Power Outages and Electrical Supply Issues: Preventions and Reactions

If you've ever dealt with a power outage caused by a tripped breaker—you know how frustrating finding a solution can be. To avoid tripping any breakers, manage how you use electrical supply inside your home. For example, sidestep plugging multiple devices into a single outlet as this is one of the most well-known recipes for electrical shorts and breaker problems. Don't go too crazy with the Christmas lights. Finally, don't plug in too many appliances in a single room. This can put stress on your electricity. It may even result in the power shutting off in parts of your house.

Although a simple breaker reboot can fix many of these issues, it's best to skip putting a strain on your system altogether. This is especially important in the winter months when these issues are more common. If you want more outlets or an updated system, contact Ragsdale's electrical team.

Preventing Widespread Power Outages

While it's easy to think of power outages as something caused by storms and dealt with by power companies, sometimes the problem can be found (quite literally) in your backyard. The good news is you can help prevent power issues with the right maintenance.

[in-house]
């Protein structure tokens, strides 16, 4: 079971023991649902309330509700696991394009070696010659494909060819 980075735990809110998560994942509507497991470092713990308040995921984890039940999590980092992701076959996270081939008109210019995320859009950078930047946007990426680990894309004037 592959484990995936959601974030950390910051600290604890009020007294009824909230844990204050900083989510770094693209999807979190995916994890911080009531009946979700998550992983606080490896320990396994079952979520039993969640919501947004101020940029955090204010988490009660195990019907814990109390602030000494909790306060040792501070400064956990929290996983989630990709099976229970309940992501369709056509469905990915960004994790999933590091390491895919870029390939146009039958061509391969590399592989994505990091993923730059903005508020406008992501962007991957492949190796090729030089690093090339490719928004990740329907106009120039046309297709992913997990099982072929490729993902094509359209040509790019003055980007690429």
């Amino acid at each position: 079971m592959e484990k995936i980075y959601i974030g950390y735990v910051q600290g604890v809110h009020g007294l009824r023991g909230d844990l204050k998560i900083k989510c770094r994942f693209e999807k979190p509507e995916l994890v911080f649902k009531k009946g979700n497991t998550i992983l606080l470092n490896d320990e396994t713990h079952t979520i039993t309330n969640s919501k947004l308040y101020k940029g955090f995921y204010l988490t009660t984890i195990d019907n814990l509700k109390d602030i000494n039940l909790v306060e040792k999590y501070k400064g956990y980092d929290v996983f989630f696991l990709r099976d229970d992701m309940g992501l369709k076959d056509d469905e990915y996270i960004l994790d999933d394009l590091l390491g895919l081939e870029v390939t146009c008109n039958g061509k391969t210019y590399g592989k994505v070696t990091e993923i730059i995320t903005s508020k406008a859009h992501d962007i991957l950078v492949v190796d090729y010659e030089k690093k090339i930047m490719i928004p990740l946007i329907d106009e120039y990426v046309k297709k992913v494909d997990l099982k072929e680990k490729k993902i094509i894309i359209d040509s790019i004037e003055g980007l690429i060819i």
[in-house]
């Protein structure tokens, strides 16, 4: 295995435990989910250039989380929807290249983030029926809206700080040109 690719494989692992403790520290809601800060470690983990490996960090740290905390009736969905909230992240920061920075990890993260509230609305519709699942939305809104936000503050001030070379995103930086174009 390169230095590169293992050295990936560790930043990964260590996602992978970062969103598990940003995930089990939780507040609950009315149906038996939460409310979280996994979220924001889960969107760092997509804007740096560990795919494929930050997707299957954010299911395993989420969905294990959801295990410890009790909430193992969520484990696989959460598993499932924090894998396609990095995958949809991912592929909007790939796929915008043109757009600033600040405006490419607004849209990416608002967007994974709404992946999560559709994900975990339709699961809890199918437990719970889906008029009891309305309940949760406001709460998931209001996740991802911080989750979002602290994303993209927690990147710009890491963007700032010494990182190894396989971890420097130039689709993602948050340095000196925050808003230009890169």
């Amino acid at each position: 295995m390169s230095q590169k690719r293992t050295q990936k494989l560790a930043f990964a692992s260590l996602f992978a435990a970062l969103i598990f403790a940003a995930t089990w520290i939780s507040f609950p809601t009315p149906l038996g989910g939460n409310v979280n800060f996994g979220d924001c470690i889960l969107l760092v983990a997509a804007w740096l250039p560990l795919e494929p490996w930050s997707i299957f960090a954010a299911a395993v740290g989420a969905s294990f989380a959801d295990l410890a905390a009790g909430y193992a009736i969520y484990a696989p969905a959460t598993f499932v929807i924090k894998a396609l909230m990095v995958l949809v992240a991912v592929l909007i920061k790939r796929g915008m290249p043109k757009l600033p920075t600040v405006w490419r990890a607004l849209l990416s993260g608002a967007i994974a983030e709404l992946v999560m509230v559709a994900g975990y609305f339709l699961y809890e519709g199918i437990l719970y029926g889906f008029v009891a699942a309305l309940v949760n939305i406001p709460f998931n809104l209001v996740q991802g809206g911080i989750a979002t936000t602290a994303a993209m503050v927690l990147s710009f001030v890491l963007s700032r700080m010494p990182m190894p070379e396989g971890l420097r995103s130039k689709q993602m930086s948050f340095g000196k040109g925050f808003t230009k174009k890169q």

Specifically, there are two things a homeowner can do. First, make sure that none of your yard's landscaping threatens nearby power lines. Keep your trees and shrubs well-trimmed if there is any danger of branches falling on power lines. Though, power companies often perform tree maintenance themselves, they may not always get to your house in time. In this particular case, waiting isn't worth the risk.

Second, watch your electrical supply use during times of extremely high demand. This is seen most often in tremendously urban areas (think New York) as a result of everyone turning their air conditioners to maximum settings that the power grid cannot handle. However, this information is also good to remember while in your own neighborhood.

Keeping Your Home Safe

Suppose a power outage does happen. Homeowners need to do more than light a few candles and wait for an internet signal. Here are few safety tips:

  • Keep water and refrigerator use to a minimum. Your pumps and systems aren't functioning, which means refrigerator/freezer temperatures are slowly decreasing, and usable water is limited. Ration a little to avoid difficulties.
  • Be careful with alternative fuels. Cities often see a rise in carbon monoxide poisoning during power outages because people bring in their gas heaters to warm the house and cook food. Gas burners should not be used in an enclosed area that does not have proper ventilation.
  • Reset your appliances. If your appliances are acting funny after an outage, you may need to reset them.

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